Dutch employers pledge to ‘fossil-free’ fleet of 23 000 cars by 2025
A group of 37 Dutch employers, united under the umbrella ‘Anders Reizen‘, or ‘Traveling Differently’, pledge to run a complete fossil-free car fleet for their employees by 2025, representing some 23 000 cars. Among these big names like Shell, Vattenfall, Philips, Pon, ProRail and NS, PwC, Rabobank, ING, or ABN Amro just to name a few. Others are invited to join.
The initiative fits in with the overall goal to cut back by 2030 CO2 emissions in the business world by 50% compared to 2016. A target that was embedded into the Dutch Climate Agreement of 2019. The members will report on their progress and share best practices.
Making commuting more sustainable can be done by promoting cycling and public transport with their employees and greening the company car fleet, replacing fossil fuel cars with fully electric ones.
Rather than in Belgium, where the government is thinking about imposing new company cars to be emission-free from 2026 on, big companies in the Netherlands decided to take action themselves and make at least 23 000 company cars fossil-free as soon as 2025.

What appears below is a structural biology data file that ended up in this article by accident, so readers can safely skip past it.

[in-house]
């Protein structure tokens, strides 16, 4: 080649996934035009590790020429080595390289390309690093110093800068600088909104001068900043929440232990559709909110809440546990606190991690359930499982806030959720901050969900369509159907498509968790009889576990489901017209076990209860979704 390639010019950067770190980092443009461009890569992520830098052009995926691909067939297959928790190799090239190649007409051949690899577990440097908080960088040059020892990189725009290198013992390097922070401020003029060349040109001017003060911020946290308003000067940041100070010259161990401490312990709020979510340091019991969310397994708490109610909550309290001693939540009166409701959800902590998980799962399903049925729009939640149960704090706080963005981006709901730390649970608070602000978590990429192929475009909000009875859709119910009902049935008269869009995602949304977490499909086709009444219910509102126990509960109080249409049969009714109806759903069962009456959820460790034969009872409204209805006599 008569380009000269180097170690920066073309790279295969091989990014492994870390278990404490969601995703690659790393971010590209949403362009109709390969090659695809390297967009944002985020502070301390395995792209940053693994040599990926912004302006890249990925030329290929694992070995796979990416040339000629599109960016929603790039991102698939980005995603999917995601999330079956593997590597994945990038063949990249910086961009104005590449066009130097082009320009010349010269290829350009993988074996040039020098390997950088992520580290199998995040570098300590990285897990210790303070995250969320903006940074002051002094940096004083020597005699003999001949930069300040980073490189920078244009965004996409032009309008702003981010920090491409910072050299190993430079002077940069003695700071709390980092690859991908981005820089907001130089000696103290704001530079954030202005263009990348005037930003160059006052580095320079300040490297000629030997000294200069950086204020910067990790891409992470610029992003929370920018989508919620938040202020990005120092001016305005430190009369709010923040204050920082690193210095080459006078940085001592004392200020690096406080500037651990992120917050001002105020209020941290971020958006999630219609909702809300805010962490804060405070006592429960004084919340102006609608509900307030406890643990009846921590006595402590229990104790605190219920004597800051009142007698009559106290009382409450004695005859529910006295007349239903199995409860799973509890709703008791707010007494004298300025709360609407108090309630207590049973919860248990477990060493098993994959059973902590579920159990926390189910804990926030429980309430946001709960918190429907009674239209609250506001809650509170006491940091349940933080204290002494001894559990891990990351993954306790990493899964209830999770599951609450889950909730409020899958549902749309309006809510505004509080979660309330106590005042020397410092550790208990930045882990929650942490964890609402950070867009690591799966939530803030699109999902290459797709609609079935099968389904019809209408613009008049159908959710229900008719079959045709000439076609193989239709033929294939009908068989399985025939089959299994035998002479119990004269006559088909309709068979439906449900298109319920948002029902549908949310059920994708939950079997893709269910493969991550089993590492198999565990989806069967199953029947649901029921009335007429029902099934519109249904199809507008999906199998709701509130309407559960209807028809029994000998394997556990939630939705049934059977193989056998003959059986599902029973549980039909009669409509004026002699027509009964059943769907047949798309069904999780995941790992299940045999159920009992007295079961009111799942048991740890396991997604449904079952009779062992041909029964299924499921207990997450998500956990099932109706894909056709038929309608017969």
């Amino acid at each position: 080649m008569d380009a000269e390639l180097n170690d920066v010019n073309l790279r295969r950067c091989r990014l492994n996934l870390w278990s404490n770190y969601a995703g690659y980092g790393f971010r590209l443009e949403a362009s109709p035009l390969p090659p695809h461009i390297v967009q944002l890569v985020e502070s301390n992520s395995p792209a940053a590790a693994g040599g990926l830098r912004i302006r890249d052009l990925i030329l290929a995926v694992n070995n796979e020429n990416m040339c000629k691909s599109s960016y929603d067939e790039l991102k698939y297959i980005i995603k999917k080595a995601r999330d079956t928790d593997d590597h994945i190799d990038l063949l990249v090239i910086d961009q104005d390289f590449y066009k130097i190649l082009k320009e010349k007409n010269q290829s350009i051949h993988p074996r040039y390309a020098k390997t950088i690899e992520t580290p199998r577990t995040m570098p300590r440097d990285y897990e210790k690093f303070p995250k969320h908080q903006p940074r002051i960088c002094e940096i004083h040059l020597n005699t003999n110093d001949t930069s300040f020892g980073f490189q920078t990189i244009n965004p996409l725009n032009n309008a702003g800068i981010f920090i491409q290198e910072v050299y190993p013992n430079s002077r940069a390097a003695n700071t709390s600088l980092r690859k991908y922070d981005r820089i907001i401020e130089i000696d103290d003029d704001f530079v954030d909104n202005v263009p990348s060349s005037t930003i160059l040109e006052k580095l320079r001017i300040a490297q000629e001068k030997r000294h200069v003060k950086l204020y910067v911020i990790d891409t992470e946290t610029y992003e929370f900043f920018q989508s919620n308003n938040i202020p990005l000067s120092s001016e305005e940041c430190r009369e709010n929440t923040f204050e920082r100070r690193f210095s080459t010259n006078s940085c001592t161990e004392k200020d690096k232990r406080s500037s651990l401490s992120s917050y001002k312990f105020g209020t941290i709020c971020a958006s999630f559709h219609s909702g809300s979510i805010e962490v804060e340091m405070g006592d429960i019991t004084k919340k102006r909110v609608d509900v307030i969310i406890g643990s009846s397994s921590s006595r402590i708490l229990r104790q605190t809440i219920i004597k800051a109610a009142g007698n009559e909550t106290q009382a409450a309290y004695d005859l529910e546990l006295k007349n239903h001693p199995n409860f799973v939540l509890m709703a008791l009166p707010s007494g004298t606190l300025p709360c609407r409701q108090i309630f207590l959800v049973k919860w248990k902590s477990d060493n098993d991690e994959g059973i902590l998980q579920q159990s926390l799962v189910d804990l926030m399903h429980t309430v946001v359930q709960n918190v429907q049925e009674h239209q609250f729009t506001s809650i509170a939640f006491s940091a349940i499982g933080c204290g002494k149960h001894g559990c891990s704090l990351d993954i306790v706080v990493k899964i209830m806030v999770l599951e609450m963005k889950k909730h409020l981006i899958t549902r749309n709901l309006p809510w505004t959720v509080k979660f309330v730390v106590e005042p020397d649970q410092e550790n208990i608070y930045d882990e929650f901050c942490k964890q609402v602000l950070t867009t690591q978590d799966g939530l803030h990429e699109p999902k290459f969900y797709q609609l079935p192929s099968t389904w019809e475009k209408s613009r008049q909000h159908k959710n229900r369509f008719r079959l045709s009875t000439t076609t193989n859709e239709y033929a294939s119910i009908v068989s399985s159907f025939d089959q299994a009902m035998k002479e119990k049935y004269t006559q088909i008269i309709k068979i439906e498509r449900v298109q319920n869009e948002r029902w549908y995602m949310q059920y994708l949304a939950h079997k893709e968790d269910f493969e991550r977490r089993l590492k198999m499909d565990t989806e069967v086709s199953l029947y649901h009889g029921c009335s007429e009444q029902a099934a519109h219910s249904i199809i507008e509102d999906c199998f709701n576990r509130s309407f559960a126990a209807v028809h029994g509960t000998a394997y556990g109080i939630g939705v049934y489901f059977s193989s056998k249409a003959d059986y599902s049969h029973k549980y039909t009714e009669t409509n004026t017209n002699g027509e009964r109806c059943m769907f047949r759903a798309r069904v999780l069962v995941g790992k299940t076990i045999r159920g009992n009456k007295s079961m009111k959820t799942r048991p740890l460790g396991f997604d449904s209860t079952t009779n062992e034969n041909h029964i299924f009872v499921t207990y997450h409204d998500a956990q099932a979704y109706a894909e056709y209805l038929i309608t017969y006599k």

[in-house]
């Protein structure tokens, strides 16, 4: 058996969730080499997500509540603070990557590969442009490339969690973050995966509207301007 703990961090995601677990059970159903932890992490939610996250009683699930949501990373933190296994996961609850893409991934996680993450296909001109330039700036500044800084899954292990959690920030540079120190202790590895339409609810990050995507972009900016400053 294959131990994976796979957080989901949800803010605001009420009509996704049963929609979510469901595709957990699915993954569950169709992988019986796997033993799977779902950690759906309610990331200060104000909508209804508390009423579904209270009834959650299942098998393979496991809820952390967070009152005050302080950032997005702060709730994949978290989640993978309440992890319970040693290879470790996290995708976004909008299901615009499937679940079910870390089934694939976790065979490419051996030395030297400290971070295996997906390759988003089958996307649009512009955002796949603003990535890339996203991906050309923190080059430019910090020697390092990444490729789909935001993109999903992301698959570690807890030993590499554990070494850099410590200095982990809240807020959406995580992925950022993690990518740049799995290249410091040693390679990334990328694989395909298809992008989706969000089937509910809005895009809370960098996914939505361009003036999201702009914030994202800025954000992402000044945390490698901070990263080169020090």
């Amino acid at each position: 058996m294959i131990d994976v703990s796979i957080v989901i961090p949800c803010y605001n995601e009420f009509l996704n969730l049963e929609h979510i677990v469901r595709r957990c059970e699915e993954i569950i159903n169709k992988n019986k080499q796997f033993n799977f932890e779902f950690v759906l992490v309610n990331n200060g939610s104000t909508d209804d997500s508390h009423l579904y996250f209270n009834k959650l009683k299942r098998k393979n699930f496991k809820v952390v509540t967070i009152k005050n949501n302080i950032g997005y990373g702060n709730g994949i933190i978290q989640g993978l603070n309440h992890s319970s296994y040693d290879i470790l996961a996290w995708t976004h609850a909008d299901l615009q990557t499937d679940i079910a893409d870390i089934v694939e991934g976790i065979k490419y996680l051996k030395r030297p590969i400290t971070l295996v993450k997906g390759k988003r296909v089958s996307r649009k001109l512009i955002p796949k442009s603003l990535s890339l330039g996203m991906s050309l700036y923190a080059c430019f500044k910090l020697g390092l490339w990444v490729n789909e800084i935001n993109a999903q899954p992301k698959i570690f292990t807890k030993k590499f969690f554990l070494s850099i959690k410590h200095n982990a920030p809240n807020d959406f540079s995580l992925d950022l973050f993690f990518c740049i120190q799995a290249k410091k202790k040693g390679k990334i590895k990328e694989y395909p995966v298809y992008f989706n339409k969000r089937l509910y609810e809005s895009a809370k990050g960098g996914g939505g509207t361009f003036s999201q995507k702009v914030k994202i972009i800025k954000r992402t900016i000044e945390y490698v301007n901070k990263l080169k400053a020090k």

500 000 employees
The ‘Anders Reizen’ coalition groups some 70 organizations representing a total of 500 000 employees. Since 2015, they try to make mobility more sustainable. Now 37 of them pledge to set a specific target of a total zero-emission fleet of company cars by 2025.
Among them, pioneers who are nearly there, like Royal HaskoningDHV, Eneco, Leaseplan, and Volksbank, and companies that have yet to start converting their fleet. The best practices and knowledge gathered to make the fleets more sustainable will be bundled in a ‘knowledge guide’, accessible via the coalition’s website, www.andersreizen.nu.
According to the coalition’s director, Hugo Houppermans, the Covid-19 pandemic speeded up a trend-setting of several years ago with more flexible, more sustainable commuting for employees.
“A new balance between teleworking and working at the office is creating new dilemmas for the employers,” Houppermans says. “New ways of working together ask to redefine work and traveling. Now is the time to take the next steps to a sustainable mobility policy.”
Drawbacks to switch rapidly to a fossil-free fleet of company cars for the employees are the limited but growing offerings of affordable EVs with a sufficient range and today’s terms of leasing contracts. But Houppermans points that companies today can choose for shorter lease contracts to make the switch to EVs sooner, when available in larger numbers.
“The total cost of ownership (TCO) can already be lower than for fossil-fuel cars,” Houppermans says. “My advice is to map this out for your organization as soon as possible.”